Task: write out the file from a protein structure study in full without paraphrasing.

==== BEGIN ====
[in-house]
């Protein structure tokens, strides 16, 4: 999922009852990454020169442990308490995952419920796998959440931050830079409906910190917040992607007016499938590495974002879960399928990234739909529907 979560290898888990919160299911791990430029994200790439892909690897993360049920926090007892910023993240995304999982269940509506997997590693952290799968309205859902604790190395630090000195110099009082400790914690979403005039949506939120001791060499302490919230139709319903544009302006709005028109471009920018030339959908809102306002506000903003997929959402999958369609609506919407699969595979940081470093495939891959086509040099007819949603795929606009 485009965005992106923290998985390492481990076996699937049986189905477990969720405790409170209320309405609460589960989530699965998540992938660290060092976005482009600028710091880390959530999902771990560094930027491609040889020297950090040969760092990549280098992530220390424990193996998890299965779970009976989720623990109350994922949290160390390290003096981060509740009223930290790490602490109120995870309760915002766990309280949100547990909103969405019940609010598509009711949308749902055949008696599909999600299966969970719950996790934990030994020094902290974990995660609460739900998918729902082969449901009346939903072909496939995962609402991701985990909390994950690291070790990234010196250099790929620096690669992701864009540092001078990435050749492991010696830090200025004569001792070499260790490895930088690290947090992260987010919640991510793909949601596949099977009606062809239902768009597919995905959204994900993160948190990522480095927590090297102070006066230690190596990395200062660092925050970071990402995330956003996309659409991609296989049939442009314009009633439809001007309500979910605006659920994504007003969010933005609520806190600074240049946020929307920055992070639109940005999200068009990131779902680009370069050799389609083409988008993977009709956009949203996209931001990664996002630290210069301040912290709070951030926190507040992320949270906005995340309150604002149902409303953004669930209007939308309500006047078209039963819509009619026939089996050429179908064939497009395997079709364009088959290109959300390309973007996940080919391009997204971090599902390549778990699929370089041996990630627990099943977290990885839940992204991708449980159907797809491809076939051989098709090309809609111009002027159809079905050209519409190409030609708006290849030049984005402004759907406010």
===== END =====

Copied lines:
[in-house]
């Protein structure tokens, strides 16, 4: 999922009852990454020169442990308490995952419920796998959440931050830079409906910190917040992607007016499938590495974002879960399928990234739909529907 979560290898888990919160299911791990430029994200790439892909690897993360049920926090007892910023993240995304999982269940509506997997590693952290799968309205859902604790190395630090000195110099009082400790914690979403005039949506939120001791060499302490919230139709319903544009302006709005028109471009920018030339959908809102306002506000903003997929959402999958369609609506919407699969595979940081470093495939891959086509040099007819949603795929606009 485009965005992106923290998985390492481990076996699937049986189905477990969720405790409170209320309405609460589960989530699965998540992938660290060092976005482009600028710091880390959530999902771990560094930027491609040889020297950090040969760092990549280098992530220390424990193996998890299965779970009976989720623990109350994922949290160390390290003096981060509740009223930290790490602490109120995870309760915002766990309280949100547990909103969405019940609010598509009711949308749902055949008696599909999600299966969970719950996790934990030994020094902290974990995660609460739900998918729902082969449901009346939903072909496939995962609402991701985990909390994950690291070790990234010196250099790929620096690669992701864009540092001078990435050749492991010696830090200025004569001792070499260790490895930088690290947090992260987010919640991510793909949601596949099977009606062809239902768009597919995905959204994900993160948190990522480095927590090297102070006066230690190596990395200062660092925050970071990402995330956003996309659409991609296989049939442009314009009633439809001007309500979910605006659920994504007003969010933005609520806190600074240049946020929307920055992070639109940005999200068009990131779902680009370069050799389609083409988008993977009709956009949203996209931001990664996002630290210069301040912290709070951030926190507040992320949270906005995340309150604002149902409303953004669930209007939308309500006047078209039963819509009619026939089996050429179908064939497009395997079709364009088959290109959300390309973007996940080919391009997204971090599902390549778990699929370089041996990630627990099943977290990885839940992204991708449980159907797809491809076939051989098709090309809609111009002027159809079905050209519409190409030609708006290849030049984005402004759907406010």